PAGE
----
• Share
  • Email
  • Embed
  • Like
  • Save
  • Private Content
9.3 Prelude To Cancer
 

9.3 Prelude To Cancer

on

  • 749 views

UBC Bio 111 - Intro to Biology

UBC Bio 111 - Intro to Biology

Statistics

Views

Total Views
749
Views on SlideShare
747
Embed Views
2

Actions

Likes
0
Downloads
4
Comments
0

2 Embeds 2

http://ethuto2.cut.ac.za 1
https://ethuto2.cut.ac.za 1

Accessibility

Upload Details

Uploaded via as Microsoft Word

Usage Rights

© All Rights Reserved

Report content

Flagged as inappropriate Flag as inappropriate
Flag as inappropriate

Select your reason for flagging this presentation as inappropriate.

Cancel
  • Full Name Full Name Comment goes here.
    Are you sure you want to
    Your message goes here
    Processing…
Post Comment
Edit your comment

    9.3 Prelude To Cancer 9.3 Prelude To Cancer Document Transcript

    • Cancer 9.3 Prelude to Cancer Learning Outcomes: 3. Explain how mutations contribute to errors in cell cycle regulation and cancer. Reminder: Midterm 2 is on Monday Nov. 9th, be on time (FYI: Wed Nov 11 is a holiday) Readings for next week: Chapter 8: 97-205, 206-208 Reading Quiz due Fri Nov. 13th Mutations in genes which regulate the cell cycle could lead to cancer. Proto-oncogenes: genes which stimulate cells to divide under certain circumstances in normal cells eg. genes which allow cells to pass through the G1 checkpoint Mutations in these genes could cause cells to divide all the time…if this happens then the mutant genes are called oncogenes (from Greek ogkos = tumour, mass) See Fig. 5.12 (left ) tumour*-supressor genes: genes which inhibit cells from dividing and/or cause cells to die eg1. gene which could normally keep cells in G0 eg2. gene which causes cells with badly damaged DNA to die, such as p53 Mutations in tumour-suppressor genes could also cause cells to divide all the time. *Note: In Canada we spell tumour with a u. Our textbook was written in USA. Cancer (unregulated cell division) often requires mutations in more than one gene (as shown in the example on the next page.)
    • Cancer 9.3 Mutations that occur to cell-cycle control genes like the receptor on the outside of the cell (proto- oncogene) and repair protein in the nucleus (tumour suppressor gene) can lead to cancer as shown in the example below. The DNA damage must have resulted in a mutated gene which allows unanchored cells to divide (Normal cells must be anchored onto other cells or some solid surface in order to divide) Remember that at any abnormal cells, even those with irregular cell division patterns can be recognized by your immune system and destroyed. QUESTION: 1.What cells do this? From mutation to cancer 1) One mutation may cause an accelerated rate of cell division. The cells are small and irregular in shape and lack features for specialized functions. These cells are also more susceptible to coding errors during rapid replication. 2) The tight cluster of cells forms a polyp or small benign tumor. These tumors are lumps of nonfunctional cells. 3) Secondary mutations must occur to the same cells further removing any limitations on cell division and inhibitions such as anchorage dependency. (Normal cells must be anchored onto other cells or some solid surface in order to divide) Many conditions require four to six distinct mutations to develop into cancerous growth.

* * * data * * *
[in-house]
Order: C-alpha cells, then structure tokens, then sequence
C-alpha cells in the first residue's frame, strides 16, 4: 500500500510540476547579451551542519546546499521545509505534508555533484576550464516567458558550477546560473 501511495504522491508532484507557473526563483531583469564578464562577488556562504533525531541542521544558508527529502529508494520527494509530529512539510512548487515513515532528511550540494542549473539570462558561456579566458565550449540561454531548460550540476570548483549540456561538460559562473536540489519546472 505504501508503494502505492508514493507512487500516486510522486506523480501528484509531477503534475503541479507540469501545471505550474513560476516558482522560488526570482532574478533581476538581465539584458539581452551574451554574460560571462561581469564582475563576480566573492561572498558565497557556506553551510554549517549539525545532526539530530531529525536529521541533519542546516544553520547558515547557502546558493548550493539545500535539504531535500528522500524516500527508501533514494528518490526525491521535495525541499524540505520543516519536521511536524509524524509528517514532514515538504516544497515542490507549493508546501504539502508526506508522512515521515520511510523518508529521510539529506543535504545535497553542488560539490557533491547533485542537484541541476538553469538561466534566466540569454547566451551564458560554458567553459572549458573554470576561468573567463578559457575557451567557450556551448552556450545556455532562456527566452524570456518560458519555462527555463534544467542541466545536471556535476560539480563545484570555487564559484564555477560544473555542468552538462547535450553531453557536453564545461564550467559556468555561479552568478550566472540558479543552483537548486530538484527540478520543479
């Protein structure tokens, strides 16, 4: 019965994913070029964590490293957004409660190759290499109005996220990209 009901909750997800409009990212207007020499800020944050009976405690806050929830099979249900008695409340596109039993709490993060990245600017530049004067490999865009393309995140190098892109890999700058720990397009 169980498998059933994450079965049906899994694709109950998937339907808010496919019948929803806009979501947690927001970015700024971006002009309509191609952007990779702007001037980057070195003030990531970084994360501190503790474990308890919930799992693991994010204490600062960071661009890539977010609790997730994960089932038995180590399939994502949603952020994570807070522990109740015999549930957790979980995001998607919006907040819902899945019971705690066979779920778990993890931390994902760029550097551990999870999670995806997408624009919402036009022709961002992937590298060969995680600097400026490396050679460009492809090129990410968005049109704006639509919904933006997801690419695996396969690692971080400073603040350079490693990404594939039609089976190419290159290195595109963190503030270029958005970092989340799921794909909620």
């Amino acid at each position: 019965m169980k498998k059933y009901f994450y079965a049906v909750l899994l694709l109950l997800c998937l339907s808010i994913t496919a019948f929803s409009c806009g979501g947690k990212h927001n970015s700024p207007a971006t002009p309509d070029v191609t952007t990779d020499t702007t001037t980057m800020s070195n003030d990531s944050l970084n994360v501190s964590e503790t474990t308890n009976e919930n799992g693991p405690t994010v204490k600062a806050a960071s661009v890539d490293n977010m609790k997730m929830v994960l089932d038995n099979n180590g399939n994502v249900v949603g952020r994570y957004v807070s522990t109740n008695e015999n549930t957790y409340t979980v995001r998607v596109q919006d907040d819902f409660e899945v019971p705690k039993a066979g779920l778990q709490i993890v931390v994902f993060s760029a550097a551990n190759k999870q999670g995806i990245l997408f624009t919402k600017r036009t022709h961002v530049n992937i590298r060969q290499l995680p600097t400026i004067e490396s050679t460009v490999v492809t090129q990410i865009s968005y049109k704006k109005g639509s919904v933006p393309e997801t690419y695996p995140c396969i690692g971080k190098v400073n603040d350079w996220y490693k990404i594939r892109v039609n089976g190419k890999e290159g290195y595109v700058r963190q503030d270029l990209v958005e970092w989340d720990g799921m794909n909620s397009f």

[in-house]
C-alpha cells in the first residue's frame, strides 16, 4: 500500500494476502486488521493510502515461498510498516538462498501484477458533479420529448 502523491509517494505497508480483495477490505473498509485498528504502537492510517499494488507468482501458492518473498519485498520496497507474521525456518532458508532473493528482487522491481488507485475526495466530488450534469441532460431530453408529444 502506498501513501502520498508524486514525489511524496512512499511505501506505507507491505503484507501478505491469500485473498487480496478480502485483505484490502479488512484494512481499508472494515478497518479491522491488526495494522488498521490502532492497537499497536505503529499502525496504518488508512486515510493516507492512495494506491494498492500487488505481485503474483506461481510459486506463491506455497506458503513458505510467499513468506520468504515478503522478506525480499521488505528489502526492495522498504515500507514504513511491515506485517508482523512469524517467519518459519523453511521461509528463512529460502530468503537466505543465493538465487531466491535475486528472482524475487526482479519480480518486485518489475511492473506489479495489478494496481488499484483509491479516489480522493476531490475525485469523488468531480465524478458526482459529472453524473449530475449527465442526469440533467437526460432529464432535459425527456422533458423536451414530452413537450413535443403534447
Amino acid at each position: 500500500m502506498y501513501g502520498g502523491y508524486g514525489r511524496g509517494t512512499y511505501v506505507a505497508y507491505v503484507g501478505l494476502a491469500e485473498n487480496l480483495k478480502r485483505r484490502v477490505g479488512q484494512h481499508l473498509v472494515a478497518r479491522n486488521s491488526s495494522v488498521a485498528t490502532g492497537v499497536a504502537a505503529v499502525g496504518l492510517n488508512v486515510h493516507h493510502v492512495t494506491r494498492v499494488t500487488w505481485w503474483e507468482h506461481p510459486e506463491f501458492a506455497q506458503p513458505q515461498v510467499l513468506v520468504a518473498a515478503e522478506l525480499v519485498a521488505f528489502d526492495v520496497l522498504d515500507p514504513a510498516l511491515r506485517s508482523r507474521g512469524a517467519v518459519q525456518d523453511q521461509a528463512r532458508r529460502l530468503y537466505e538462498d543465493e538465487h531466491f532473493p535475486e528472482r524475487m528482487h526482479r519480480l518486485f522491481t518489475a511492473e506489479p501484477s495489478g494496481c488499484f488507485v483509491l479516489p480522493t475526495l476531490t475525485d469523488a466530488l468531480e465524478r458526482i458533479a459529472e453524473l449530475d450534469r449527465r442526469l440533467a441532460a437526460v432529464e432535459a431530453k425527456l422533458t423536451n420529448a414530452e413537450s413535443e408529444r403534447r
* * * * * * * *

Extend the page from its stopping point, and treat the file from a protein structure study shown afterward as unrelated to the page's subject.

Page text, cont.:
• Cancer 9.3 Development of polyps in the colon as a prelude to cancer. 4) Tumour cells that slough off and enter the blood or lymph system migrate and invade other organs or tissues. Tumours that develop at secondary sites are referred to as malignant. The tumours begin to crowd other functional tissues, exerting pressure and diverting resources (nutrients). Often blood vessels are stimulated to grow around the tumour, increasingly diverting nourishment from functional tissues. Blood vessels may rupture causing internal bleeding. Starved and compressed organs may begin to fail, causing severe pain and eventually death. Most forms of cancer are caused by exposure to mutagens and require multiple mutations in the same cells (somatic mutations). Only rare forms of cancer are passed on through inherited cells (eggs and sperm – the germline). Incidence of cancer There are more than 200 types of cancer. US figures demonstrate that while some cancers are declining other forms are increasing at an alarming rate.
    • Cancer 9.3 QUESTION: 2.Why did lung cancer increase rapidly since the 1950’s for men and only started increasing in the mid 1960’s for women? Responding to cancer Treatments 1) Surgical removal of tumours – most effective for benign tumors 2) Radiation therapy – targeted at specific cancerous cells but destroys DNA in all cells 3) Chemotherapy – drugs that disrupt the cell cycle and stop the cells from dividing. Although the drugs may be specific to one step of the cell cycle all cells including normal cells are affected. QUESTIONS: 3.Why do people often feel nauseous after chemotherapy? 4. Skin cancer is often caused by excessive exposure to solar radiation. What treatment would be advisable for an abnormal patch of skin that may form into cancer? Risk factors are those conditions we encounter or behaviours that have been shown to cause mutations. Avoidance of mutagen risk factors – BIG QUESTION: 5.What can you do? Further Questions for you to consider: 6. Why is having a healthy immune system one of the best ways of avoiding cancer? 7. Smoking introduces carcinogens into the lungs on a regular basis. What advice would you give a friend that is a smoker? And what would you tell them if they were also a regular consumer of alcoholic beverages?